The Riverside Centre. Picture by Peter Boam.
A BREAKTHROUGH in the long-running row between the Isle of Wight Council and the Riverside Centre over its lease could finally be made next week.
The authority’s cabinet is being asked to approve proposals to scrap the current restrictive lease arrangements and develop a community asset transfer of the centre — based on a wider involvement of voluntary sector groups.
The move could lead to the centre becoming a one-stop shop for advice and support groups in addition to its existing community work.
It could also give the body that runs the Riverside Centre, greater freedom to generate vital income through sub-letting the premises and could also open the door to external funding unavailable to local authorities.
Fears for the future of the centre surfaced in October 2011 when County Hall threatened a near doubling of the rent and demanded outstanding rent and salary costs be repaid to the authority.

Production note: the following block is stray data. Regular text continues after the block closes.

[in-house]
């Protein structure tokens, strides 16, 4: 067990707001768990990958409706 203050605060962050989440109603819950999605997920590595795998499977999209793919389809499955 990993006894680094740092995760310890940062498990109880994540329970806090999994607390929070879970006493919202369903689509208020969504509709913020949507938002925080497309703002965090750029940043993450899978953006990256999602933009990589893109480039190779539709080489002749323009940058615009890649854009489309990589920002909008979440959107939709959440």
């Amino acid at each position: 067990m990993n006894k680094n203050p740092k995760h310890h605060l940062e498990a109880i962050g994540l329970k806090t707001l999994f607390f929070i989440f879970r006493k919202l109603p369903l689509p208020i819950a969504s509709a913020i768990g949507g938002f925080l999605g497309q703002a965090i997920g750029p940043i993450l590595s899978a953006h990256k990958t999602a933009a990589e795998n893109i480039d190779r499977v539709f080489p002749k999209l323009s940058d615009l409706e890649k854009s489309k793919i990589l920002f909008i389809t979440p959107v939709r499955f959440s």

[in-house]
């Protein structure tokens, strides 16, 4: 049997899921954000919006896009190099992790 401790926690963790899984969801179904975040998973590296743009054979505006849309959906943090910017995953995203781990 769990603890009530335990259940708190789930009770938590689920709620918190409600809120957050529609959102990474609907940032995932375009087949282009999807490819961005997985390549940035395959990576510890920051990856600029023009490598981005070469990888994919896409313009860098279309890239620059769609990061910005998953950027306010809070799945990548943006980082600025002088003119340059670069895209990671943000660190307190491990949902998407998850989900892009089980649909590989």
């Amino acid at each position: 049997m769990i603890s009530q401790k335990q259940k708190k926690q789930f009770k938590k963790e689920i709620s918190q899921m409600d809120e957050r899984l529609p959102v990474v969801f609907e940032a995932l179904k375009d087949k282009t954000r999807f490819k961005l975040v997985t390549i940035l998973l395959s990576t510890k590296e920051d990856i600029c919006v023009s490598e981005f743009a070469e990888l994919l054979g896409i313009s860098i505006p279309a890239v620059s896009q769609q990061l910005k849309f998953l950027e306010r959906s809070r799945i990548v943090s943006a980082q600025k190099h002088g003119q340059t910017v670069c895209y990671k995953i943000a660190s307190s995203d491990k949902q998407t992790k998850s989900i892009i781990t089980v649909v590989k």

Mediation resulted in all the financial matters being resolved but did not address the lease dispute.
During the row, the council adopted a stricter booking criteria excluding use for all but those that support the disabled in an attempt to return the centre’s use to that stated in its lease.
Money-spinners such as weddings, discos, business meetings and conferences were among the casualties of the booking system, overseen by former council boss Steve Beynon.
He retired in April and Tory council leader, Cllr David Pugh, was ousted in the May election by Richard Priest, general manager of the Riverside Centre,
Cllr Priest now sits on the Independent-run cabinet but will not be permitted to vote on the item.
In a report to the committee, the council accepts restricting the centre’s ability to raise income is not sensible and proposes developing a community asset transfer based, possibility, on a long lease at a peppercorn rent.
If approved next Tuesday (10), cabinet members will receive a more detailed report in December.
The changes could pave the way for the centre being used by organisations including the Isle of Wight Citizens Advice Bureau (CAB), Community Action Isle of Wight and Age UK (Isle of Wight).
Island CAB chief executive Lee Hodgson said it was in negotiations with the council.
"It would not just be for us, it would just be an advice service for the Isle of Wight — a central place for any Island resident to go for advice," he said.